G.D. Loane House
Second G.D. Loane House
Links and documents
Listed on the Canadian Register:
Statement of Significance
Description of Historic Place
The Second G.D. Loane House is a two-storey Streamline Moderne residence, notable for its smooth stucco exterior and rounded corners and windows. It is located mid-block on the west side of Abbott Street in an established residential enclave of Kelowna's historic Abbott Street neighbourhood, close to the city centre.
Built in 1937, the Second G.D. Loane House is valued as a good and rare example of Streamline Moderne architecture in Kelowna. Notable elements of this style include the asymmetrical facade, horizontal emphasis provided by the flat roof and the horizontal window proportioning, smooth stucco facade, pale colour palette and corner windows. The popularity of the streamlined appearance was closely connected to the technological marvels of the day, such as airplanes, airships and ocean liners. The Second G.D. Loane House has significant value as a largely unaltered and well-maintained example of this once radical modernistic style.
The Second G.D. Loane House is significant as one of the best examples of the residential work of architect Robert Lyon (1879-1963). Lyon was one of the most accomplished architects of his era and his work demonstrated an innovative approach to style and structure. Prior to moving to the Okanagan, he designed industrial structures for the B.C. Electrical Railway during their period of greatest expansion in the Vancouver region. These structures were significant for their early, large-scale use of reinforced concrete as a structural and finishing material. Lyon designed most of the large fruit packing warehouses in the Okanagan and the Kootenays throughout the 1920s and 1930s. His other designs included institutional work, such as the Kelowna Post Office (demolished in 1938) in an ornate interpretation of the Art Deco style, and residential commissions for various local political figures. As a Penticton councillor and reeve, Lyon was instrumental in the incorporation of Penticton as a city in 1948, and served as its first mayor.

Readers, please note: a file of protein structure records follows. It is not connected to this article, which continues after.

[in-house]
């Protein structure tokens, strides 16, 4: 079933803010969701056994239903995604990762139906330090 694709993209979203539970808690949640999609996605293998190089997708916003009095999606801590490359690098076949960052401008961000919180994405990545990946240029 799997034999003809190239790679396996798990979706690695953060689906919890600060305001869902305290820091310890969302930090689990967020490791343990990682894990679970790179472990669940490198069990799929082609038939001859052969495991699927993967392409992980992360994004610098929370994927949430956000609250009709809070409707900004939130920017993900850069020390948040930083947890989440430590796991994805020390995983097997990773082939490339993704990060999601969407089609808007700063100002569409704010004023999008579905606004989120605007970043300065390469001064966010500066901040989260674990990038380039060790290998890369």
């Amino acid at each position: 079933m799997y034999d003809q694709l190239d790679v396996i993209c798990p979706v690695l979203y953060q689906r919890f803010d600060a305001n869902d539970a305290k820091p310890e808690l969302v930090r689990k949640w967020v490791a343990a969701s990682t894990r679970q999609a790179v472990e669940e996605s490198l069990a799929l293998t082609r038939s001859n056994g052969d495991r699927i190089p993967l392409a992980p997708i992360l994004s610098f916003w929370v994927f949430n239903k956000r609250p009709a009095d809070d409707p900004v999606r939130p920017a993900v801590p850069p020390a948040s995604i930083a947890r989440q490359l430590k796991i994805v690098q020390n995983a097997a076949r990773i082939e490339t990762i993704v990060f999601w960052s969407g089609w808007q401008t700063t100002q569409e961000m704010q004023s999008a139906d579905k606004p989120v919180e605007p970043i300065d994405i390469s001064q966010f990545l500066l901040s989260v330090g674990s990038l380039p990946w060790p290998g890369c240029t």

The Second G.D. Loane Loane House is of historical significance as evidence of Kelowna's atypical economic stability during the 1930s. While most communities across the country suffered the disastrous effects of the worldwide depression, Kelowna maintained a viable economy due to the stability of the fruit industry. Although residential construction languished in most of Canada during this period, residential building in Kelowna flourished, resulting in tracts of high-class housing, especially in the lakefront areas. The Second G.D. Loane House contributes to a neighbourhood streetscape that is now recognized as a residential heritage area.
The house has significant associations with local families. It was built for prominent businessman Gordon Donald Loane, manager of his family's business, W.W. Loane Hardware and Paints. Loane was also a well-known athlete and a charter member of the Shriner's Club in Kelowna in 1953. By 1948, the house had been acquired by Charles M. DeMara, a well-known businessman who lived here with his family for close to 20 years.
Source: City of Kelowna, Planning Department, File No. 6800-02
Key elements that define the heritage character of the Second G.D. Loane House include its:
- mid-block location in a prominent heritage streetscape;
- residential form, scale and massing, as expressed by its two-storey (with basement) stepped composition and asymmetrical cubic plan;
- flat roofs with coping at the roofline;
- concrete foundation and wood-frame construction with smooth stucco-clad exterior;
- Streamline Moderne style elements such as its horizontal emphasis, rounded corners, pale colour palette, corner windows, rounded concrete front steps with stepped abutting wall, exterior stepped stucco-clad chimney, and cantilevered curved entrance canopy;
- additional exterior details such as its internal basement garage at the rear with lane access, second storey roof patio, and second storey patio access door with cantilevered rounded canopy;
- irregular and asymmetrical fenestration: single, double and triple assembly 3-pane sash with horizontally proportioned panes, fixed 1 and 3-pane, leaded lights, casement and pivoting windows, and glazed 5-pane front door;
- interior features such as its segmented arch room openings; and
- mature landscape features including a large Mountain Ash, garden areas and grassed lawns.
Local Governments (BC)
Local Government Act, s.967
Theme - Category and Type
- Expressing Intellectual and Cultural Life
- Architecture and Design
Function - Category and Type
- Single Dwelling
Architect / Designer
Location of Supporting Documentation
City of Kelowna, Planning Department, File No. 6800-02
Cross-Reference to Collection